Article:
February 8th, 2007 07:38 AM
Cool new experimental sub gun in 45
KRISS of Death: Unconventional and Deadly .45 ACP Subgun Makes It's Debut
Posted on Tuesday, September 06 @ 08:56:01 PDT by davidc
by David Crane
What do you get when you cross a gas pump nozzle with a Thompson submachine gun? No, it's not a joke. It's a new and rather unconventional .45-caliber (.45 ACP) subgun that attenuates/mitigates felt recoil and muzzle rise/climb--thus increasing controllability--on full-auto by putting the bore axis at or slightly below the centerline of the shooter's fist and forearm and combining that ergonomic aspect with a mechanical recoil attenuation/mitigation system. It's called the KRISS Super V Sub-machine gun, and it's brought to you by the good folks at Transformational Defense Industries (TDI), headquartered in Washington, D.C. That's more than a little ironic. Think about it--a select-fire (full-auto capable) small arm being developed in D.C., one of the most anti-legal-firearms-ownership/anti-Second Amendment cities in the country. Most likely, TDI's manufacturing facility is located outside the District (in an actual state, somewhere), and it would seem logical that their testing facility would be located somewhere in Virginia. We'll look into it.
TDI claims that in addition to reducing felt recoil and muzzle rise on full-auto, the KRISS's unique design...
reduces weapon weight by as much as 50%. The total number of parts (including moving parts) is supposed to also be lower, but DefRev doesn't have a parts count, yet. According to the company, the KRISS Super V subgun can be adapted to other calibers. We assume this means that 9mm (9x19mm) and .40 S&W versions are possible. The TDI website states that the KRISS prototype has already been "extensively analyzed and tested by the US Army Picatinny Arsenal" (NJ), and that the the KRISS weapons platform "has proven itself to be a major step forward that can equip the war fighters of today with the ability to deliver a large quantity of high impact rounds with the accuracy that can only come from a low-recoil, light-weight weapon."
DefenseReview will try to acquire the results of those tests, ASAP. In the meantime, we highly recommend that our readers take a look at the KRISS Super V Sub-machine gun video clip (link below). From viewing the video clip, it's DefRev's opinion that TDI needs to do a just a few things with regard to further developing the KRISS:
1) Develop a 30-round magazine, or make the KRISS compatible with Thompson 30-round box mags.
2) Redesign and elongate the magwell so it can be used as a vertical foregrip, or design an actual vertical foregrip (fixed or folding) for the weapon. If a folding vertical foregrip is designed, it must be sturdy/robust. If a separate vertical foregrip is added, the barrel will most likely have to be lengthened slightly. Without a vertical foregrip, the firing method employed by the test shooters in the TDI video clip looks just a wee-bit dangerous for the shooter, as the support hand must be placed awfully close to the muzzle during full-auto fire. It just doesn't look safe to us. A robust vertical foregrip would provide for a much more secure (and thus safer) hold. It would also allow the KRISS to be used as a less-lethal blunt impact weapon for CQB/CQC (Close Quarters Battel/Close Quarters Combat), where lethal force isn't necessarily required.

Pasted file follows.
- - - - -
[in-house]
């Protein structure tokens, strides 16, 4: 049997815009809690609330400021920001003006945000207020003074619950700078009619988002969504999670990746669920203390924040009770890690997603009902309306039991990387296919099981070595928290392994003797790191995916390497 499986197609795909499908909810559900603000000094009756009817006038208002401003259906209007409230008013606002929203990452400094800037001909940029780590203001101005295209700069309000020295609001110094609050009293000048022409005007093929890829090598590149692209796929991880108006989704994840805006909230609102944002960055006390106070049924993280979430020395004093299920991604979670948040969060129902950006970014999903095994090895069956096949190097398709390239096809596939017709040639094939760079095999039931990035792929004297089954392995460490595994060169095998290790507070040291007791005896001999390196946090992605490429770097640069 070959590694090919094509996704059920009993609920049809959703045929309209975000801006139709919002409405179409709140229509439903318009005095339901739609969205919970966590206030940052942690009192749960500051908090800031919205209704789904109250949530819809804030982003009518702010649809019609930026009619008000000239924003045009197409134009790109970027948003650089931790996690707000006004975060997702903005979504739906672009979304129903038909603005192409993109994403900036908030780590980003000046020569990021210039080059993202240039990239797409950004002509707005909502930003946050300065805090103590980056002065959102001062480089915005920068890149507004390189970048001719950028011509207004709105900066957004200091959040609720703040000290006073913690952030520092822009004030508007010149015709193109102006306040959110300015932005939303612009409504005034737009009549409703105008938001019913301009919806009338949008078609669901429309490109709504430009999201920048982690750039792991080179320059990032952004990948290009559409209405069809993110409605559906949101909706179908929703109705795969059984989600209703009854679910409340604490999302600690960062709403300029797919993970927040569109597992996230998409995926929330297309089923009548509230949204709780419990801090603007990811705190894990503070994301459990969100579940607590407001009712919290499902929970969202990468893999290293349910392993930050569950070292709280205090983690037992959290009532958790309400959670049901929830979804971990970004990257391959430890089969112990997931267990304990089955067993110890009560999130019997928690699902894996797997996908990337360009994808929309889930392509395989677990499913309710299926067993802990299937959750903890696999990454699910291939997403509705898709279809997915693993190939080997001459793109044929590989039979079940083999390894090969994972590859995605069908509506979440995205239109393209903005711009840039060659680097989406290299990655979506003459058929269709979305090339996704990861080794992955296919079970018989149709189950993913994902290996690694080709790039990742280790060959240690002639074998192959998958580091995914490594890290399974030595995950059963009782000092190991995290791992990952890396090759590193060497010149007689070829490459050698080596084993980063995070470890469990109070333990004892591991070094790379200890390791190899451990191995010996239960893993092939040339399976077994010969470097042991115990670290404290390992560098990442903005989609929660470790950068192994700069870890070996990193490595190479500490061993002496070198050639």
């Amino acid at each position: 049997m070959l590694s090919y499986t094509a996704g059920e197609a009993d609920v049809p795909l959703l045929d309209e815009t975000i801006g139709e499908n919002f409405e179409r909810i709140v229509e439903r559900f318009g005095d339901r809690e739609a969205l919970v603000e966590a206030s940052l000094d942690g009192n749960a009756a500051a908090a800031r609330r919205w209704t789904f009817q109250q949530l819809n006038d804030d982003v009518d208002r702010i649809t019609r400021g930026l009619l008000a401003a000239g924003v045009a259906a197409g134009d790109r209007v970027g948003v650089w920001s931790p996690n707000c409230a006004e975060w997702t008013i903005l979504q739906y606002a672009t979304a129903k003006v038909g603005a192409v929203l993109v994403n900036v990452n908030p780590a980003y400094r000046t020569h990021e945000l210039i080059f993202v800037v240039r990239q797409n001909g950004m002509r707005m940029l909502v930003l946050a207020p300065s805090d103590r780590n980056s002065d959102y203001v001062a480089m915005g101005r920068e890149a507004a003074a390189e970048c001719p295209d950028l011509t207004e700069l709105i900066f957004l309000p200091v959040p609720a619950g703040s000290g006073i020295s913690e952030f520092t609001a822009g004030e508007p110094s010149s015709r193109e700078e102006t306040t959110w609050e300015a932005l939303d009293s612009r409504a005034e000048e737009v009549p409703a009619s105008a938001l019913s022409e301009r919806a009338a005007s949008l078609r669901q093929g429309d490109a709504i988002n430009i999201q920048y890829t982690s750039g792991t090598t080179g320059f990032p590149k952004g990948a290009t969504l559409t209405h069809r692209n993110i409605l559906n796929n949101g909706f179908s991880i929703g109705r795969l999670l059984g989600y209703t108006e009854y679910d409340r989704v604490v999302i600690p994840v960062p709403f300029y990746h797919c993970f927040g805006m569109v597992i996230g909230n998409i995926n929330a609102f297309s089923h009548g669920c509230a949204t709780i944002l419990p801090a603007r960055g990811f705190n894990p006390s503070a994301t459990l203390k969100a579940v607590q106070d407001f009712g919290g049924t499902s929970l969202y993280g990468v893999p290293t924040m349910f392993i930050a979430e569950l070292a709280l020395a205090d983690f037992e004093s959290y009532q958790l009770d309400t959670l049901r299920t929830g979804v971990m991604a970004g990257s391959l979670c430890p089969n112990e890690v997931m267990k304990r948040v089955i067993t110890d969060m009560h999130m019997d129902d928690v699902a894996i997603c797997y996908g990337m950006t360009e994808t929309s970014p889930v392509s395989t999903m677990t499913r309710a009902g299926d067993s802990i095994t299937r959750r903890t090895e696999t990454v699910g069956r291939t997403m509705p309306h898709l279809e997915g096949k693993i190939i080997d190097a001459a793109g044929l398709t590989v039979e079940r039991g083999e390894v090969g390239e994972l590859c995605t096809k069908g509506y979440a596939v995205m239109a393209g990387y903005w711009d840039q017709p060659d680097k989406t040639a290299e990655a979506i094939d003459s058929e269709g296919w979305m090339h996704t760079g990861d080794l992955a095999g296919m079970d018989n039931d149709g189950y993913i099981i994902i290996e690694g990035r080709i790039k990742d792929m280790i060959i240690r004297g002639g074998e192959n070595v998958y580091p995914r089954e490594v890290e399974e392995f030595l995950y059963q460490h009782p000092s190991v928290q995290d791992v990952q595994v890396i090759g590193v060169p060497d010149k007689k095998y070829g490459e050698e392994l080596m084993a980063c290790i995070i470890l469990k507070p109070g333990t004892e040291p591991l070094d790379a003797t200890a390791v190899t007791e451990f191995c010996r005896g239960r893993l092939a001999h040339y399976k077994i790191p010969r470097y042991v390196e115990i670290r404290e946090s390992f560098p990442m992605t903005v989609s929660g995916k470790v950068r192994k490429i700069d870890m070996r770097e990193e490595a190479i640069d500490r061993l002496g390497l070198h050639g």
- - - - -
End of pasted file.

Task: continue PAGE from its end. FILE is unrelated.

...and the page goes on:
3) Reduce the weapon's cyclic rate/rate-of-fire (ROF) a bit.
We have to be honest--DefenseReview can't wait to get our hands on this rather handy-looking package as soon as we possibly can. Unless the company's video clip is deceiving, it just has to be fun to shoot. It's just too weird-looking not to be.
Right-Click here to download and watch TDI's video clip of the KRISS Super V Sub-machine gun prototype (.45 ACP) being fired on full-auto at the range. Once you right-click on the link, just click on "Save Target As" to download it to (and save it on) your computer.
Click here to view Armed Forces Journal's (AFJ) slow-motion video clip of the KRISS prototype .45 ACP being fired on full-auto. Again, keep your eyes on the muzzle as the weapon is fired one-handed on full-auto. The weapon remains controllable, although it looks like there's a bit of torque.
Click here to read what Armed Forces Journal (AFJ) had to say about the KRISS prototype .45 ACP, after they ran it at the 2005 Shoot-out at Blackwater.
If you'd like to get more info on the KRISS Super V Submachine gun, DefRev suggests that you contact Transformational Defense Industries (TDI) by phone at 202-719-4572, or by fax at 202-719-3123. Ask for Andrew Finn. Mr. Finn is TDI's Senior Vice President. TDI is a wholly-owned subsidiary of Gamma Research & Technologies, which is headquartered in Switzerland.
"Each worker carried his sword strapped to his side." Nehemiah 4:18
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February 8th, 2007 08:19 AM
If they would buck the trend of $5-15K select-fire weapons and instead be able to bring it to market at a sub-$1K price, they'd sell like hotcakes.
Interesting graphic showing the operation of the internals. It looks interesting.
Last edited by ccw9mm; February 8th, 2007 at 08:28 AM.
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